I’ve said it time and time again that the best part of this job is not the cars – it’s the people you meet along the way. Sure, the machinery we point our cameras at is fantastic, but the cars would be nothing without the human beings who build and drive them.
When I traveled to Japan recently, I set out for Car Peace in Gunma Prefecture, mainly to shoot Sakurai-san’s yellow AE86. When I arrived however, I was pleased to find another amazing AE86 that would make for a perfect photoshoot subject.
The car belongs to a man by the name Kousuke Mori. Mori-san is the kind of guy that exemplifies Japan’s privateer builders – passionate and incredibly skilled at his craft. He spends his days as a fabricator at one of Nissan’s large factories in the Kanto region, and his passion for working with metal also overlaps into his hobbies – more specifically, vintage cars.
Mori-san has built and owned many classic cars over the years and he’s currently working on a customized two-door Hakosuka Skyline. Based on the build photos I’ve seen, it’s going to be quite a special machine when it’s finished.
But right now let’s have a closer look at his AE86. Like his good friend Sakurai, Mori-san is a big fan of American-influenced 86s and his car certainly reflects that. And like Sakurai’s yellow car, Mori chose to build his 86 project from a left-hand drive USDM base car – in this case a kouki SR5 model Corolla coupe.
In America, the SR5 sat on the bottom of the AE86 line-up, lacking both the 4A-GE twin cam engine of the GT-S as well as the limited slip rear end. The model is most commonly used in builds where all of the running gear is swapped out for better stuff. That’s more or less what Mori-san did after his USDM machine arrived in Japan.California Cool
Of course, the biggest reason he chose this particular car was because of its amazingly-clean interior and typically rust-free Southern California body.
It’s not surprising then, that he decided to leave the exterior of the Corolla in original form. Mori-san is unsure if the car is still wearing its factory-original paint job, but the body remains exactly as it did when it came from the States.
Instead, he chose to focus on the car’s engine bay as well its wheel and suspension setup to build an AE86 that manages to stand out in a very crowded field.
Exterior modifications have been kept to an absolute minimum, and as I just mentioned, the body remains untouched – right down to the maroon paint, sunroof and add-on pinstripes. It’s all part of the simple SoCal street look that Mori-san was going for.
Things start to get a lot more aggressive when you look at the suspension. Keeping the AE86 slammed to the ground is a set of Trust coil-overs with Eibach springs up front, and Craft springs in the rear. Mori-san’s wheel of choice is the classic BBS mesh in a 15×8.5-inch fitment up front and 15×9.5-inch in the rear with offsets deep into the negative range. Also note the hint of static negative camber in the rear, which was achieved through a bit of custom fabrication on the solid axle rear end.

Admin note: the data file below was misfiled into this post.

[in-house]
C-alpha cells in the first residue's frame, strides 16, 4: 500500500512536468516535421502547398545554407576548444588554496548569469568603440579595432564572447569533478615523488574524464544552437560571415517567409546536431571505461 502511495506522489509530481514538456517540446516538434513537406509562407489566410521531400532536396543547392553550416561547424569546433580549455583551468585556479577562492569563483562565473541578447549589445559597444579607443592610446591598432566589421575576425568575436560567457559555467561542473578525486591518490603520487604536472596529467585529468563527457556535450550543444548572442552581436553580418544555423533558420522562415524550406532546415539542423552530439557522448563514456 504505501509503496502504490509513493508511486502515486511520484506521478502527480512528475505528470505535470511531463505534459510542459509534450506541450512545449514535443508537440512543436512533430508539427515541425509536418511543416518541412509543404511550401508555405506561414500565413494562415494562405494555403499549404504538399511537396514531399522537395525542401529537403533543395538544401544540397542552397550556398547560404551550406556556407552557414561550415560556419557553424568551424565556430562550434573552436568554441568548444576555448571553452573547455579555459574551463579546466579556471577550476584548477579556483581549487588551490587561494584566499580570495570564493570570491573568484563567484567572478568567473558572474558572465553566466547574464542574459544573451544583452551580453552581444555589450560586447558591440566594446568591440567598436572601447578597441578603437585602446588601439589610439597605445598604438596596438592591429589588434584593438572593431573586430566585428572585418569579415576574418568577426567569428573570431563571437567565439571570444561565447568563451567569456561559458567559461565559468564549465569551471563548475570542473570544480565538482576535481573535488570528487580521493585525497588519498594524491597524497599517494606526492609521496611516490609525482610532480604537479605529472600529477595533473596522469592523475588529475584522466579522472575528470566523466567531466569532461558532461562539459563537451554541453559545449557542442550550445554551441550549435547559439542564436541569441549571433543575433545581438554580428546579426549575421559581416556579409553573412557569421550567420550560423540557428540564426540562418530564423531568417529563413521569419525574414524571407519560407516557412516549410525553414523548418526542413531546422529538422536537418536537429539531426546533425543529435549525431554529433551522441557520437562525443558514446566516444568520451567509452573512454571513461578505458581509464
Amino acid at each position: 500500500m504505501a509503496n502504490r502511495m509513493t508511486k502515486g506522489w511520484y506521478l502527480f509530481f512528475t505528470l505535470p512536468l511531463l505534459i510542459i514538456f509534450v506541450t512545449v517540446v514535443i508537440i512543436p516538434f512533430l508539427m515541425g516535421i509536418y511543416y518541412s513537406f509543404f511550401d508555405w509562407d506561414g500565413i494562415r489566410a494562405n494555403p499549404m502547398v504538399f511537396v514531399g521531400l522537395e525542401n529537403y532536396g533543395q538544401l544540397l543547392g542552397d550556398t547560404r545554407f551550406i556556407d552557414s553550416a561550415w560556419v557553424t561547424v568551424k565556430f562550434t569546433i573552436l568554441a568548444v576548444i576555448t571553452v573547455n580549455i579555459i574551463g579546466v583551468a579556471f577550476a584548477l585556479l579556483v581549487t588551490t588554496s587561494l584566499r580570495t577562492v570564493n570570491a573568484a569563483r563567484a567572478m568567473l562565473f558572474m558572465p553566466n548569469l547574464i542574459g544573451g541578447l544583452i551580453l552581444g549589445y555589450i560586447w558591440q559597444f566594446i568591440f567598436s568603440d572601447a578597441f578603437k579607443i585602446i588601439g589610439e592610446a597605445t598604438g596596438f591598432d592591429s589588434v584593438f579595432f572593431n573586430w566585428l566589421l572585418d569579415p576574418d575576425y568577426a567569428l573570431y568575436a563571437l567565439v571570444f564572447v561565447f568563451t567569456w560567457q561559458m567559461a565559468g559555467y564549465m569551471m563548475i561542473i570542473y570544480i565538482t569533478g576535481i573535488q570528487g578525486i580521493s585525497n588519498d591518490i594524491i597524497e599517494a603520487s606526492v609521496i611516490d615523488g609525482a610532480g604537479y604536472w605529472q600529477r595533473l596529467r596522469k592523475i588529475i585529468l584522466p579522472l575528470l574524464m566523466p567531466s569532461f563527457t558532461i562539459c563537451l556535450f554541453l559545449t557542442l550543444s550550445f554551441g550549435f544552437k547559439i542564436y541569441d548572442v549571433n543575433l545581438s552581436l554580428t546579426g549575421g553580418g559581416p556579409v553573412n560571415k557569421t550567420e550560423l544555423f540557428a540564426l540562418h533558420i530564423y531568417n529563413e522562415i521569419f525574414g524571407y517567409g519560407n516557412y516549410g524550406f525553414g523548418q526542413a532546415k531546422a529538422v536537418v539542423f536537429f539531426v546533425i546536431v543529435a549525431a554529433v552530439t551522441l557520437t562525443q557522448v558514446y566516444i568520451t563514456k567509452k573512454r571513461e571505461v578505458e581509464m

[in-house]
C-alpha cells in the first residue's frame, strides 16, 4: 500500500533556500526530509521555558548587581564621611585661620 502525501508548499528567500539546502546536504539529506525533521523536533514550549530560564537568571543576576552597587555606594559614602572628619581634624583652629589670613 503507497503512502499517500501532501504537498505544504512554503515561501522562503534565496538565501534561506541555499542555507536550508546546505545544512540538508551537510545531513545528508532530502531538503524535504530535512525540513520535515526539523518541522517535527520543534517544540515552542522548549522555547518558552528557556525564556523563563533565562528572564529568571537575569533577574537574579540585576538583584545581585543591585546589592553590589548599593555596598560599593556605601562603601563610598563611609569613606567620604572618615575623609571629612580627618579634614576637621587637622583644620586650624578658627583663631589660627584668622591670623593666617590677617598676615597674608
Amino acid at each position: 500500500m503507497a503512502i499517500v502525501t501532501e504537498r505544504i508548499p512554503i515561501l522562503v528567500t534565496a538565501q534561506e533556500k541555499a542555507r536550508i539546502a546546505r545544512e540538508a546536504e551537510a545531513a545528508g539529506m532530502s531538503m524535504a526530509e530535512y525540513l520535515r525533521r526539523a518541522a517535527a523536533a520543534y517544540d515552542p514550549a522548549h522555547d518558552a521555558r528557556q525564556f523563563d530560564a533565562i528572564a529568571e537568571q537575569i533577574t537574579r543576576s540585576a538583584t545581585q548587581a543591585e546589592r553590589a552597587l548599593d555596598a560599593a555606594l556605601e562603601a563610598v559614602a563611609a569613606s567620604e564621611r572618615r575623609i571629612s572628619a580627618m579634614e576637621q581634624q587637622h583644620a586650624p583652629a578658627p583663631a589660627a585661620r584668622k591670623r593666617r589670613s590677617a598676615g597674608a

Look closely and you’ll see other things like 6-piston front calipers behind the mesh spokes and the Porsche center caps that Mori added as a cool little Easter egg.4A-GE Art
Like Sakurai’s yellow hatchback, Mori-san’s Corolla is truly defined by its engine bay – and what a bay it is. While Sakurai chose to stay with the 16-valve 4A-GE for his build, Mori has gone with the newer 20-valve version of the motor. In this case it retains its fuel injection and individual throttle bodies, rather than the carbs that Sakurai runs.
The 20-valve motor features a balanced crank, ported head with a metal head gasket and a pair of upgraded camshafts. But it’s not those internal parts that people remember most…
Instead, it’s the incredible cleanliness and preparation of it all. Being a metal worker by trade, Mori completely smoothed and shaved the engine bay, almost giving it the look of a die-cast model. It’s also the one area of the car that he repainted for a bit of contrast.
There are other eye-catching things too, like the camouflage-painted valve cover and the one-off exhaust manifold which gleams beautifully in the light. You can just stare at it endlessly.
When it comes to the cabin of the AE86, everything is pretty straightforward. There’s a 7-point rollcage, a pair of reclinable bucket seats, a TRD shifter and instruments from Defi. Don’t forget the requisite checkered floor mats either.
Another neat touch is the Momo steering wheel, which like the BBS wheels features a touch of Porsche. You can’t help but smile when you see it, and it’s just one more cool thing on a car that’s filled with little details.
Perhaps the most interesting thing about both Mori’s car and Sakurai’s AE86 is that these guys didn’t just bring over USDM Corollas to be cool. They were both well aware that the US-spec AE86 exterior is generally considered undesirable compared to the sleeker Hachirokus that were sold in Japan.
What they wanted to do is take these ‘ugly’ big-bumpered cars and create something that was truly beautiful. For them it was all about the challenge, and based on the overwhelmingly positive response to both of these cars, they’ve more than accomplished their goals.
Now, I wonder how many American AE86 owners are going to be ditching their expensive JDM parts and reverting back to their big USDM bumpers?